Upon arriving at the Museum, the mound is very overwhelming. The mound measures forty-three feet high with a base of 310 by 230 feet. It is huge. This is a ceremonial, not a burial, mound and at one time the chief may have had a lodge on the top. It was certainly used for medicine purposes as many artifacts were found on the top, including a mortar and pestle and various types of pottery. Now long gone, the mound was once surrounded by a wall, fifteen feet tall and 12 feet wide. This helped in times of river flooding for protection of the mound.
In addition to the tribes living here, this was a depot for rounding up and holding Indians to begin the Trail of Tears. Every year in September, a motorcycle ride retracing part of the Trail of Tears is held. The trail comes through Tuscumbia and a huge rally and celebration is held at Spring Park, which we visited a couple of days ago. We are told that as many as 30,000 motorcycles are in the ride and the parade through town takes about 4 hours.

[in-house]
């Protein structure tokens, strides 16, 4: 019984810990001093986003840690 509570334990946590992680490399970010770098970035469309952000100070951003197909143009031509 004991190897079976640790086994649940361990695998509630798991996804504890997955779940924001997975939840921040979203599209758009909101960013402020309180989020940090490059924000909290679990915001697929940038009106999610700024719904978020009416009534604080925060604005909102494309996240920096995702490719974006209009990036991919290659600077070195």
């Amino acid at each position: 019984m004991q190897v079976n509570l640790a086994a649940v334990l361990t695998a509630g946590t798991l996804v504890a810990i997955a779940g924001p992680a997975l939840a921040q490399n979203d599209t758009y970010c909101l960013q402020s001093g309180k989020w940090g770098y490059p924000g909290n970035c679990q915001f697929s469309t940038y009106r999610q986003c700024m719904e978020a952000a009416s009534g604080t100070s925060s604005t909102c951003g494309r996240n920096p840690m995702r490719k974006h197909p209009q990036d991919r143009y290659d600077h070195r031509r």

I have included a picture of a letter from Chief Seattle to President Pierce regarding the US Government taking the Indian lands. It is quite poignant how this “savage” is so eloquent and in tune with nature.
Top of the Mound.......